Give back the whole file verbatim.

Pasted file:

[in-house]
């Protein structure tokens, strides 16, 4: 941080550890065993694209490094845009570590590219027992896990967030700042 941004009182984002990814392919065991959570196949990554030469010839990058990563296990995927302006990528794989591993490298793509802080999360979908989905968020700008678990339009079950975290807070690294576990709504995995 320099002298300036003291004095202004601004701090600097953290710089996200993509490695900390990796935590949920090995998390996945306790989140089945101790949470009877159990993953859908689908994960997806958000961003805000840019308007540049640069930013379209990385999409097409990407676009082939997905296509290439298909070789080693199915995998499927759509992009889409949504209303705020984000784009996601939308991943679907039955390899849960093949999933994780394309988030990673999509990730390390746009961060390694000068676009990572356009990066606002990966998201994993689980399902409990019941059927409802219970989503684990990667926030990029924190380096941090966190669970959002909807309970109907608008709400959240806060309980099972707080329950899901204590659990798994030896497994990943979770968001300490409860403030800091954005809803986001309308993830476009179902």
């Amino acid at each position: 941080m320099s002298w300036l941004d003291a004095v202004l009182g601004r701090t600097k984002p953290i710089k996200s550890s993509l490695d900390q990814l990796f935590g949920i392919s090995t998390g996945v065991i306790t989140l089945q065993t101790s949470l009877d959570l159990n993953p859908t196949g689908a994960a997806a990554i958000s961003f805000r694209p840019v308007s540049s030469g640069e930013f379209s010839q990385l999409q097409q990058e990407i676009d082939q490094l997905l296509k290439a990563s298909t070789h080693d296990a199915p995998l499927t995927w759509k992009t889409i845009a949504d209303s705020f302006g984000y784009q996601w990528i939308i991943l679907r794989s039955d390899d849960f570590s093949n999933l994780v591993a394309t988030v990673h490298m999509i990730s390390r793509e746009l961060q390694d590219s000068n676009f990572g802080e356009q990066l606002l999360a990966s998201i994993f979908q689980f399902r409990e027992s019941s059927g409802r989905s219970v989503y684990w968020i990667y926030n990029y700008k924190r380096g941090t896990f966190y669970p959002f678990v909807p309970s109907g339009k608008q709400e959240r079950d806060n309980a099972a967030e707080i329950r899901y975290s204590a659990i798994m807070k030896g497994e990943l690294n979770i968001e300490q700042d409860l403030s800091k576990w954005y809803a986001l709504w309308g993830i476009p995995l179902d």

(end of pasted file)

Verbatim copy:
[in-house]
């Protein structure tokens, strides 16, 4: 941080550890065993694209490094845009570590590219027992896990967030700042 941004009182984002990814392919065991959570196949990554030469010839990058990563296990995927302006990528794989591993490298793509802080999360979908989905968020700008678990339009079950975290807070690294576990709504995995 320099002298300036003291004095202004601004701090600097953290710089996200993509490695900390990796935590949920090995998390996945306790989140089945101790949470009877159990993953859908689908994960997806958000961003805000840019308007540049640069930013379209990385999409097409990407676009082939997905296509290439298909070789080693199915995998499927759509992009889409949504209303705020984000784009996601939308991943679907039955390899849960093949999933994780394309988030990673999509990730390390746009961060390694000068676009990572356009990066606002990966998201994993689980399902409990019941059927409802219970989503684990990667926030990029924190380096941090966190669970959002909807309970109907608008709400959240806060309980099972707080329950899901204590659990798994030896497994990943979770968001300490409860403030800091954005809803986001309308993830476009179902």
């Amino acid at each position: 941080m320099s002298w300036l941004d003291a004095v202004l009182g601004r701090t600097k984002p953290i710089k996200s550890s993509l490695d900390q990814l990796f935590g949920i392919s090995t998390g996945v065991i306790t989140l089945q065993t101790s949470l009877d959570l159990n993953p859908t196949g689908a994960a997806a990554i958000s961003f805000r694209p840019v308007s540049s030469g640069e930013f379209s010839q990385l999409q097409q990058e990407i676009d082939q490094l997905l296509k290439a990563s298909t070789h080693d296990a199915p995998l499927t995927w759509k992009t889409i845009a949504d209303s705020f302006g984000y784009q996601w990528i939308i991943l679907r794989s039955d390899d849960f570590s093949n999933l994780v591993a394309t988030v990673h490298m999509i990730s390390r793509e746009l961060q390694d590219s000068n676009f990572g802080e356009q990066l606002l999360a990966s998201i994993f979908q689980f399902r409990e027992s019941s059927g409802r989905s219970v989503y684990w968020i990667y926030n990029y700008k924190r380096g941090t896990f966190y669970p959002f678990v909807p309970s109907g339009k608008q709400e959240r079950d806060n309980a099972a967030e707080i329950r899901y975290s204590a659990i798994m807070k030896g497994e990943l690294n979770i968001e300490q700042d409860l403030s800091k576990w954005y809803a986001l709504w309308g993830i476009p995995l179902d």